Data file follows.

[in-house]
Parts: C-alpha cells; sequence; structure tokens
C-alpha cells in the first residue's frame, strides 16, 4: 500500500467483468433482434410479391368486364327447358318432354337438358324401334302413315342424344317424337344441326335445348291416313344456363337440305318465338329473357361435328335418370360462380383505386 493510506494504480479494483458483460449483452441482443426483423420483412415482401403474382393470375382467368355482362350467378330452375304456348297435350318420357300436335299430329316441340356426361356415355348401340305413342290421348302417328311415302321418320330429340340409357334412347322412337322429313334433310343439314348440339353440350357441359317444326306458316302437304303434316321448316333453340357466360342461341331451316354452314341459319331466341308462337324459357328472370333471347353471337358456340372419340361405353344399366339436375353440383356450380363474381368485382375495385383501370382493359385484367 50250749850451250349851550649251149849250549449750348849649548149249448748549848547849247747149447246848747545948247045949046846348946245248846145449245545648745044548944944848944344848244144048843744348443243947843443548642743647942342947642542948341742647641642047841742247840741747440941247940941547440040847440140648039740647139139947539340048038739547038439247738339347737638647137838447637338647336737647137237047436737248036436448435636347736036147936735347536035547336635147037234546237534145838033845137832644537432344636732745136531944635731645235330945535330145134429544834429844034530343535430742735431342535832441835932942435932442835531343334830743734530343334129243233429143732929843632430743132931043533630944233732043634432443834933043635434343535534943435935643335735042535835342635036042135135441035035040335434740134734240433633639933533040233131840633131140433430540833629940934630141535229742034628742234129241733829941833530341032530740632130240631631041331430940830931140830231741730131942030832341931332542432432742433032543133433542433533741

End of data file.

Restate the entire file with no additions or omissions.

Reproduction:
[in-house]
Parts: C-alpha cells; sequence; structure tokens
C-alpha cells in the first residue's frame, strides 16, 4: 500500500467483468433482434410479391368486364327447358318432354337438358324401334302413315342424344317424337344441326335445348291416313344456363337440305318465338329473357361435328335418370360462380383505386 493510506494504480479494483458483460449483452441482443426483423420483412415482401403474382393470375382467368355482362350467378330452375304456348297435350318420357300436335299430329316441340356426361356415355348401340305413342290421348302417328311415302321418320330429340340409357334412347322412337322429313334433310343439314348440339353440350357441359317444326306458316302437304303434316321448316333453340357466360342461341331451316354452314341459319331466341308462337324459357328472370333471347353471337358456340372419340361405353344399366339436375353440383356450380363474381368485382375495385383501370382493359385484367 50250749850451250349851550649251149849250549449750348849649548149249448748549848547849247747149447246848747545948247045949046846348946245248846145449245545648745044548944944848944344848244144048843744348443243947843443548642743647942342947642542948341742647641642047841742247840741747440941247940941547440040847440140648039740647139139947539340048038739547038439247738339347737638647137838447637338647336737647137237047436737248036436448435636347736036147936735347536035547336635147037234546237534145838033845137832644537432344636732745136531944635731645235330945535330145134429544834429844034530343535430742735431342535832441835932942435932442835531343334830743734530343334129243233429143732929843632430743132931043533630944233732043634432443834933043635434343535534943435935643335735042535835342635036042135135441035035040335434740134734240433633639933533040233131840633131140433430540833629940934630141535229742034628742234129241733829941833530341032530740632130240631631041331430940830931140830231741730131942030832341931332542432432742433032543133433542433533741